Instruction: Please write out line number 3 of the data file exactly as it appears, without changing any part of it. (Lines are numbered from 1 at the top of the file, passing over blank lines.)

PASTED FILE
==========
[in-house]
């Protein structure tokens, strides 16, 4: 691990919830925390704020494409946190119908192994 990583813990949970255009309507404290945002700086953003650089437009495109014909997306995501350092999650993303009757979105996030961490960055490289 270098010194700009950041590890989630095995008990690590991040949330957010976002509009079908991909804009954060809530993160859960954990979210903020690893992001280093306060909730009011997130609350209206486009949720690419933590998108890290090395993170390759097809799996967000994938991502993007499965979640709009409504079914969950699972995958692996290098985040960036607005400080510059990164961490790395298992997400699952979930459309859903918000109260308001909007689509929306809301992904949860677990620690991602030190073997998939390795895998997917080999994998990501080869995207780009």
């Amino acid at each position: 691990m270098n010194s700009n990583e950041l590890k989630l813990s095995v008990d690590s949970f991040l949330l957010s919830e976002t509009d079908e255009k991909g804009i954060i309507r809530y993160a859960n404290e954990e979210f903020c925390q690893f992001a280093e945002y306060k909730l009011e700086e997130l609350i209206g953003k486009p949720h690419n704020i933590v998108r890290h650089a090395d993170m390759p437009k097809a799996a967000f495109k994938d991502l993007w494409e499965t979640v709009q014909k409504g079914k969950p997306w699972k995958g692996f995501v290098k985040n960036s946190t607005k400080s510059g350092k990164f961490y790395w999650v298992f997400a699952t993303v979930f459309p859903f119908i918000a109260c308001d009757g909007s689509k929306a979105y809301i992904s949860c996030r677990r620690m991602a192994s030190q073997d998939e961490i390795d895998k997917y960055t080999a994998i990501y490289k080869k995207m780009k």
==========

């Amino acid at each position: 691990m270098n010194s700009n990583e950041l590890k989630l813990s095995v008990d690590s949970f991040l949330l957010s919830e976002t509009d079908e255009k991909g804009i954060i309507r809530y993160a859960n404290e954990e979210f903020c925390q690893f992001a280093e945002y306060k909730l009011e700086e997130l609350i209206g953003k486009p949720h690419n704020i933590v998108r890290h650089a090395d993170m390759p437009k097809a799996a967000f495109k994938d991502l993007w494409e499965t979640v709009q014909k409504g079914k969950p997306w699972k995958g692996f995501v290098k985040n960036s946190t607005k400080s510059g350092k990164f961490y790395w999650v298992f997400a699952t993303v979930f459309p859903f119908i918000a109260c308001d009757g909007s689509k929306a979105y809301i992904s949860c996030r677990r620690m991602a192994s030190q073997d998939e961490i390795d895998k997917y960055t080999a994998i990501y490289k080869k995207m780009k």